Windows Optimisation myths are nothing new. About half a decade back, I had covered Windows XP optimisation myths. While some of these myths are harmless, others can have a negative impact on system performance and stability.
One myth that has been floating around for quite some time is related to the Windows prefetcher. Prefetching was introduced by Microsoft in Windows XP and was improved upon in Windows Vista and 7. The prefetcher is a part of the memory manager. Its main objective is to reduce program launch delays and speed up Windows boot process.
The prefetcher works by remembering what data is requested by a process during launch and tries to improve application launch times by serving the data in a more optimised fashion in the future. It does the same thing during system boot. It records the files and instructions requested during the boot process and uses this to reduce boot times.
The Windows prefetcher was designed to work on its own, without user intervention. Unfortunately, some pundits decided that they knew better. A popular belief seems to be that the prefetch folder accumulates junk over time and should be flushed periodically. This is not a new tip. In fact, it has been around since the days of Windows XP. Several experts have repeatedly debunked this myth, including Ryan Myers from the Windows Client Performance Team. Yet, the myth has managed to persist.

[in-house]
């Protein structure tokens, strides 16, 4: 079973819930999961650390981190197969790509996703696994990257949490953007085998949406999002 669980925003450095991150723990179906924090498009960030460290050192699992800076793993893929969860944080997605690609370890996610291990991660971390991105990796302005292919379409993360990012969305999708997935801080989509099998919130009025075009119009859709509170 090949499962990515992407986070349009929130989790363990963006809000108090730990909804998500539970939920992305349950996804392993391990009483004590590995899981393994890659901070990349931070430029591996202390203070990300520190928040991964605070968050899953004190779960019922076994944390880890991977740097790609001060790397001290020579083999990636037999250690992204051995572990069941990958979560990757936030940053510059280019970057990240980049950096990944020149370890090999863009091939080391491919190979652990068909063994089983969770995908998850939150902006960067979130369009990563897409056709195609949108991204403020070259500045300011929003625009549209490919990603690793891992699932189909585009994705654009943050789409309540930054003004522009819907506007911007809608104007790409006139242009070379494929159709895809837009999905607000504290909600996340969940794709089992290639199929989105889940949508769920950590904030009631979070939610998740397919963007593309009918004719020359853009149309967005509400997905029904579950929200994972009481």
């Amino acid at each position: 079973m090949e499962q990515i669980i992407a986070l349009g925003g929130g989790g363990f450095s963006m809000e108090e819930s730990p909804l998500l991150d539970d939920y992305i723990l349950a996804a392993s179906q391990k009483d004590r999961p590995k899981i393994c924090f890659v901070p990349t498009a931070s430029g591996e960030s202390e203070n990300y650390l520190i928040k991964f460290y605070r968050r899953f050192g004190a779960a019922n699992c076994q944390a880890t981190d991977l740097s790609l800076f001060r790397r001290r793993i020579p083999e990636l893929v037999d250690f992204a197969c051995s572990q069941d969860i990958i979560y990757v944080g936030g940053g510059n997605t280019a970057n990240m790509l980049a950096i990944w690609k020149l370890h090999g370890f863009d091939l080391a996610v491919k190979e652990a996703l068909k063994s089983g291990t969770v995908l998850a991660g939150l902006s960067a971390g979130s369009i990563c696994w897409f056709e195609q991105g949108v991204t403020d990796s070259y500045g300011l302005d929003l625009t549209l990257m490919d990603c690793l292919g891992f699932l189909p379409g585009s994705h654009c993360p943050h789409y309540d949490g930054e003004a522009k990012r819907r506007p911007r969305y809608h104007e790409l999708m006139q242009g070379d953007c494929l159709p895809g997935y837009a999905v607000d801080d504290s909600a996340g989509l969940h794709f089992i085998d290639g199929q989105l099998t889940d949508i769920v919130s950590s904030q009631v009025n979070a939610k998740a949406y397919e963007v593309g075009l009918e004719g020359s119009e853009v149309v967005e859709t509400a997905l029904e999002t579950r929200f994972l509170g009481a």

The reason why you should not delete the contents of your prefetch folder (Windows\Prefetch) is that, it cleans itself automatically. The prefetch folder contains a maximum of 128 entries and as a result if you don’t use an application for a period of time, information related to it will automatically be purged.
Deleting the prefetch folder is not only stupid but also counterproductive. The folks behind TuneUp Utilities performed some testing and found that deleting the prefetch folder had a considerable impact on system performance.
In short, don’t tinker with Windows prefetch algorithm. Do NOT clean your prefetch folder or perform some sort of prefetch optimisation – even if your trusted System Optimisation utility tells you to.